“Life, in its autopoietic, self-creating and self-maintaining evolution dances between chaos and perfect order without ever losing itself in chaos or getting stuck in rigid order.”
By Elisabet Sahtouris
Humanity, like all other species of Earth before and with us, is evolving—and evolution, for humans as for all species, is neither predictably linear nor solely Darwinian. Earth’s nearly four billion years of evolutionary experience reveals reliable patterns that give us hope, inspiration and valuable guidance for getting ourselves through the unprecedented confluence of enormous crises in which we humans quite suddenly find ourselves. Here we see the evolutionary Big Picture, including the amazingly complex lives of our remotest bacterial ancestors, who had Earth to themselves for fully half of evolution, and much of whose experience we seem to be mirroring now. They engaged in hostilities, generated global crises of hunger and pollution as great as ours today, and solved them without benefit of brain! Along the way they invented electric motors, atomic piles and the first World Wide Web of DNA exchange; then, in the greatest of all evolutionary ventures, formed cooperatives that became nucleated cells. These cooperatives were the basis for the evolution of our own hundred-trillion-celled human bodies, which role model amazingly sustainable economies. Learning from newly revealed problems and solutions in biological evolution, we too are finding out how to survive and even thrive into a better future despite —perhaps because of— our greatest challenges. That would indeed be cause for celebration.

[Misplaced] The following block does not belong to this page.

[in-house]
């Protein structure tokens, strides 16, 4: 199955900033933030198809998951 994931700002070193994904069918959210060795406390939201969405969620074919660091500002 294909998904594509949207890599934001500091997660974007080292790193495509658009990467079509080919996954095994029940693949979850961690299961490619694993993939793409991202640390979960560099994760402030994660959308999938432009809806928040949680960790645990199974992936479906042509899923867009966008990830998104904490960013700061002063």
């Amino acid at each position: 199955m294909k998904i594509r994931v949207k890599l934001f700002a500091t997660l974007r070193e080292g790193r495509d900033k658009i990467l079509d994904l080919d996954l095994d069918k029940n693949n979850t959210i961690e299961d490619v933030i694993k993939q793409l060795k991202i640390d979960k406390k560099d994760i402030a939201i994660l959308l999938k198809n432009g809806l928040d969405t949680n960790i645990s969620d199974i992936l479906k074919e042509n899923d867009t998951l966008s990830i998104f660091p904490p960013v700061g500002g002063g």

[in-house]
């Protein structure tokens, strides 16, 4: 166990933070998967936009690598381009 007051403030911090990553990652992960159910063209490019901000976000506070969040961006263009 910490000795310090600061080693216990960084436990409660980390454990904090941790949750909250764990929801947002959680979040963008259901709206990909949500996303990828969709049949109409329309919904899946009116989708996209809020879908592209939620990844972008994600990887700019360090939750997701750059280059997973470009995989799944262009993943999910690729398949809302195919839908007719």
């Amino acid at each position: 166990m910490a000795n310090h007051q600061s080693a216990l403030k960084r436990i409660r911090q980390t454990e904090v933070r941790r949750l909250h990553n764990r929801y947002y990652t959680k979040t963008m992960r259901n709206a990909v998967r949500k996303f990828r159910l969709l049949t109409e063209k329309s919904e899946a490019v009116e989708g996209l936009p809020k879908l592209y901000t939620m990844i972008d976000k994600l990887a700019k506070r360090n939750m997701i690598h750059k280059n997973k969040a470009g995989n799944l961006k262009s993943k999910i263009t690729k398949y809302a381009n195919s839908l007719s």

Why the Celebration?
We have reason to celebrate at least three major crises— in energy, economy, and climate — that may yet save us. Confronting us simultaneously and globally, they add up to the greatest challenge in all human history. That challenge itself is cause for celebration. Why? Because nothing short of a fundamental review, revisioning and revising of our entire way of life on planet Earth is required to face these three interrelated challenges successfully. They tell us we cannot go on doing what we are doing, that we must change our way of life, and so make this an amazing time of opportunity to create the world we all deeply want.
Is this an idle dream, an airy-fairy ‘create your own reality’ pitch? Guess what?
We humans created the reality we have now. It was not imposed on us by fate or any other outside agency. While some may still claim we had nothing to do with global warming, few would deny we have ravaged our planet’s ecosystems and loaded our air with pollutants. How many would claim we had no choice in how to produce our energy, or insist that Mother Nature inflicted our money system on us? We humans dreamed up and then realized our economic systems, including our technological path via the exploitation of nature and our focus on consumerism to keep ever-expanding production profitable.
Some human systems were created such that they remained sustainable over thousands of years, while our currently dominant one has proven unsustainable in only a few hundred years. The recognition that our current way of life is unsustainable is a new and vital insight, without which we could not see any need to change the way we live on our astonishingly provident planet, now ravaged to a critical point.